The Astronomy Thread

Cybsled

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Nice, although I was hoping they might do a Venus blimp probe and have it fly around in the upper atmosphere
 
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AladainAF

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Is there any way to somehow make something work on venus for a long time, but still be functional? Such as completely encasing it in a dome of aerogel or something?
 

AladainAF

Hard truths cut both ways
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The surface of Venus is 900 F, 1400 PSI, and rains sulfuric acid. It's hard to imagine what could withstand that.

Isn't the rain only at higher altitudes though? The pressure is rough, but manageable. I think aerogel is (supposed?) to protect against such heat but I dont have any idea of if its feasible. Pardon my ignorance on the matter, I just think having something on venus would be awesome that lasted more than an hour or however long Venera lasted.
 

Mudcrush Durtfeet

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You'd have to make technology that could keep the insides cool (not likely) or work at such high temperatur indefinitely (not likely) or some combination of both. Maybe also has to be resistant to acid raid. Pressure equalization inside and out could solve the pressure issue but that would probably nix refrigeration of the insides of such a probe.
 

Cybsled

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Ya, keeping the insides cool would be no go with current technologies. Your only real option would be a probe made of materials and components and a power source that could withstand that environment and currently that just isn't feasible in terms of a long functioning probe.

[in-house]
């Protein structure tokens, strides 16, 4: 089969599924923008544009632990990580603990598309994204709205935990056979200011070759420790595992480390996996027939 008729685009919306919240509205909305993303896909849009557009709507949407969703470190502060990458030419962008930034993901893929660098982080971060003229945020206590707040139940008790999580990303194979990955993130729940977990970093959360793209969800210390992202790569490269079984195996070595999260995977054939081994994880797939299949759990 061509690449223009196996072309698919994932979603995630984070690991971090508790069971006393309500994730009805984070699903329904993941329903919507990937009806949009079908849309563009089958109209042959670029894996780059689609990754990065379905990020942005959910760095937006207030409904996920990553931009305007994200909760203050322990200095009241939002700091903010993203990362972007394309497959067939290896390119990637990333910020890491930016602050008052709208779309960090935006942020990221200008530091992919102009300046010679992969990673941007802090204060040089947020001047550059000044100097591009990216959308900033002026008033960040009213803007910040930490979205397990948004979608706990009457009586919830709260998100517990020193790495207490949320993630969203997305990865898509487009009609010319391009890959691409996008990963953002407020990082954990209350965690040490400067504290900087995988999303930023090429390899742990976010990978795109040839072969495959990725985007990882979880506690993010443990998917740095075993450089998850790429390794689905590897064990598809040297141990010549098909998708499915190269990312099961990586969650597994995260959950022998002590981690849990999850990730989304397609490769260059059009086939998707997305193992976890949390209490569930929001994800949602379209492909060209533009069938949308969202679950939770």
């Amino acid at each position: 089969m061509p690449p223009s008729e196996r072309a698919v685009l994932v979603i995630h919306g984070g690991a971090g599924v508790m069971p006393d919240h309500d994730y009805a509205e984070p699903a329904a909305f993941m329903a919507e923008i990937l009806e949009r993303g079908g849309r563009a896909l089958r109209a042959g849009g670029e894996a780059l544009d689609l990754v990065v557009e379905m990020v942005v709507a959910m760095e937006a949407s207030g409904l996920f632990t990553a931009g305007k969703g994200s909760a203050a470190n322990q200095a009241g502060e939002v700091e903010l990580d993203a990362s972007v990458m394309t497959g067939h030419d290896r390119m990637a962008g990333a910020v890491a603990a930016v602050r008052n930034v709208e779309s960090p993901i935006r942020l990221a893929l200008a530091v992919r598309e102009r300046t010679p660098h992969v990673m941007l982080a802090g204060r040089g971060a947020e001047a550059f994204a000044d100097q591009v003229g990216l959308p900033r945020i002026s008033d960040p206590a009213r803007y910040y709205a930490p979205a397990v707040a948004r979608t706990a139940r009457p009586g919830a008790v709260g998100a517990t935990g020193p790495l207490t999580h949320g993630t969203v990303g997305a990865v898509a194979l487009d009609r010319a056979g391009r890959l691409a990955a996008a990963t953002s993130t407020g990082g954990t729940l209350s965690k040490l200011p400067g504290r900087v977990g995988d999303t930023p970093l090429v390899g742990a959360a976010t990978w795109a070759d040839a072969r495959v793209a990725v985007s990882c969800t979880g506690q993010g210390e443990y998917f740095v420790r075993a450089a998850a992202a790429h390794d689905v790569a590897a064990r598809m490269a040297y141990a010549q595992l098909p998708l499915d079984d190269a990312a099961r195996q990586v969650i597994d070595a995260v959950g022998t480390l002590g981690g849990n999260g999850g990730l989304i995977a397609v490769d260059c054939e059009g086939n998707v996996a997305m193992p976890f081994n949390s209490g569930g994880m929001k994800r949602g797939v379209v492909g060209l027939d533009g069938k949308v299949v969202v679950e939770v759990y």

The only feasible long term mission on Venus, outside of orbital, would be some flying probe/craft that stayed in the upper atmosphere. Solar power would be all it would need and you would really only have to make things acid resistant (which could be accomplished with stuff like Teflon)
 

spronk

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Is there an alien civilization next door? It’s…possible(ish). In late 2020, we discovered a signal from the direction of Proxima Centauri (not necessarily from Proxima Centauri), our closest neighbour star. Named BLC- 1 by project Break Through Listen, the signal is still being analyzed to ensure it isn’t simply an echo of our own civilization – typically what they turn out to be. But why not just directly look at planets in Proxima Centauri and see if a civilization is there?

Tabor and Loeb scaled artificial illumination as a fraction of the solar illumination reflecting from the dayside of the planet. 0% on this scale would assume that the nightside of the planet is completely dark, devoid of artificial illumination. 100% means the nightside of the planet is as equally bright as the dayside. The type of light used by the hypothetical civilization on Proxima b is assumed to be similar to LEDs on Earth which have a distinct artificial spectrum. The results? If the artificial nightside illumination of Proxima b reaches 5% of the natural dayside illumination JWST could detect the artificial light with 85% certainty. If artificial illumination were to reach 9% JWST’s detection confidence rises to 95%.


talks also about massive industrial scale planets (ecumenopolis) and how detectable they would be for us, something like up to 30 parsecs away we could detect with James Webb launching soon.
 

Nola

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Mudcrush Durtfeet

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Sub-orbital, though. Pretty much just goes up to the recognized start of space, then the capsule will parachute down after wards
I mean, if you're going to spend $$$ to go to space, you can (apparently) get a ticket to go to the ISS via Falcon9/Crew Dragon.
 

Cybsled

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That partnership with Axiom or w/e, right?

Space-X is also doing that all-civilian orbital launch privately funded by a billionaire, and there is also that "Hello Moon" civilian mission paid for by that Japanese Billionaire contingent on Starship being able to at least be able to fly to the moon and back to Earth's orbit, if not actually land on Earth directly.